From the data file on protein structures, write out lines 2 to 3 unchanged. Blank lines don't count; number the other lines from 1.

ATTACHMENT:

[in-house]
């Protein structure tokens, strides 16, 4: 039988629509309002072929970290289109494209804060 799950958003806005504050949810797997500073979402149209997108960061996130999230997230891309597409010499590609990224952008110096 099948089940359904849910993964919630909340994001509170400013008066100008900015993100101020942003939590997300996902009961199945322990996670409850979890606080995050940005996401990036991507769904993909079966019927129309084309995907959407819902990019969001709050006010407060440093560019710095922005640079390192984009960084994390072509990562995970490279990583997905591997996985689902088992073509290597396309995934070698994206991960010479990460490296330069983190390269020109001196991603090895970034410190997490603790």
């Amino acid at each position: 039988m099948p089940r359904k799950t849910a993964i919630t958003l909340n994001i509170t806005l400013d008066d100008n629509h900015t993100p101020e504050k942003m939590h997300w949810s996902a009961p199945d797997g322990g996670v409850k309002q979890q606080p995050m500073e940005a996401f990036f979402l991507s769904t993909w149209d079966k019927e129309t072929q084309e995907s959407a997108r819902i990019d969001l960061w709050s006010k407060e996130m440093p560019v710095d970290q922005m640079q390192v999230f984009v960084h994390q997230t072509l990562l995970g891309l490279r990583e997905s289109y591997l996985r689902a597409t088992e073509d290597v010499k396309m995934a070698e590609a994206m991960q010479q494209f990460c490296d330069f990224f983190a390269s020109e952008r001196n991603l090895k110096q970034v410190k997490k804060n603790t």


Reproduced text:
């Protein structure tokens, strides 16, 4: 039988629509309002072929970290289109494209804060 799950958003806005504050949810797997500073979402149209997108960061996130999230997230891309597409010499590609990224952008110096 099948089940359904849910993964919630909340994001509170400013008066100008900015993100101020942003939590997300996902009961199945322990996670409850979890606080995050940005996401990036991507769904993909079966019927129309084309995907959407819902990019969001709050006010407060440093560019710095922005640079390192984009960084994390072509990562995970490279990583997905591997996985689902088992073509290597396309995934070698994206991960010479990460490296330069983190390269020109001196991603090895970034410190997490603790």
């Amino acid at each position: 039988m099948p089940r359904k799950t849910a993964i919630t958003l909340n994001i509170t806005l400013d008066d100008n629509h900015t993100p101020e504050k942003m939590h997300w949810s996902a009961p199945d797997g322990g996670v409850k309002q979890q606080p995050m500073e940005a996401f990036f979402l991507s769904t993909w149209d079966k019927e129309t072929q084309e995907s959407a997108r819902i990019d969001l960061w709050s006010k407060e996130m440093p560019v710095d970290q922005m640079q390192v999230f984009v960084h994390q997230t072509l990562l995970g891309l490279r990583e997905s289109y591997l996985r689902a597409t088992e073509d290597v010499k396309m995934a070698e590609a994206m991960q010479q494209f990460c490296d330069f990224f983190a390269s020109e952008r001196n991603l090895k110096q970034v410190k997490k804060n603790t």